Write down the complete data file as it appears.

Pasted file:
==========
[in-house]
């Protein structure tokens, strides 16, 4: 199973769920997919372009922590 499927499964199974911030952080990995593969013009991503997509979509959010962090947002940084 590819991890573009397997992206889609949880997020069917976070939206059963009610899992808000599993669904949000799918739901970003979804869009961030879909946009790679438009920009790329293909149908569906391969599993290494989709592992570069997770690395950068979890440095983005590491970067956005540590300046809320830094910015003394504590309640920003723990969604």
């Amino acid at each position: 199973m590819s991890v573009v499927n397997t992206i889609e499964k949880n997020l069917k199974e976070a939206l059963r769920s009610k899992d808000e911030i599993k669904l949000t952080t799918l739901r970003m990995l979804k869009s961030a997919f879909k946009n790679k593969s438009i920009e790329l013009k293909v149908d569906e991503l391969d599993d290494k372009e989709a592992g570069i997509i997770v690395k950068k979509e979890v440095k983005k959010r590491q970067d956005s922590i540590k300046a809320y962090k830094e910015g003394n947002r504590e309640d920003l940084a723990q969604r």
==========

[in-house]
């Protein structure tokens, strides 16, 4: 199973769920997919372009922590 499927499964199974911030952080990995593969013009991503997509979509959010962090947002940084 590819991890573009397997992206889609949880997020069917976070939206059963009610899992808000599993669904949000799918739901970003979804869009961030879909946009790679438009920009790329293909149908569906391969599993290494989709592992570069997770690395950068979890440095983005590491970067956005540590300046809320830094910015003394504590309640920003723990969604």
């Amino acid at each position: 199973m590819s991890v573009v499927n397997t992206i889609e499964k949880n997020l069917k199974e976070a939206l059963r769920s009610k899992d808000e911030i599993k669904l949000t952080t799918l739901r970003m990995l979804k869009s961030a997919f879909k946009n790679k593969s438009i920009e790329l013009k293909v149908d569906e991503l391969d599993d290494k372009e989709a592992g570069i997509i997770v690395k950068k979509e979890v440095k983005k959010r590491q970067d956005s922590i540590k300046a809320y962090k830094e910015g003394n947002r504590e309640d920003l940084a723990q969604r």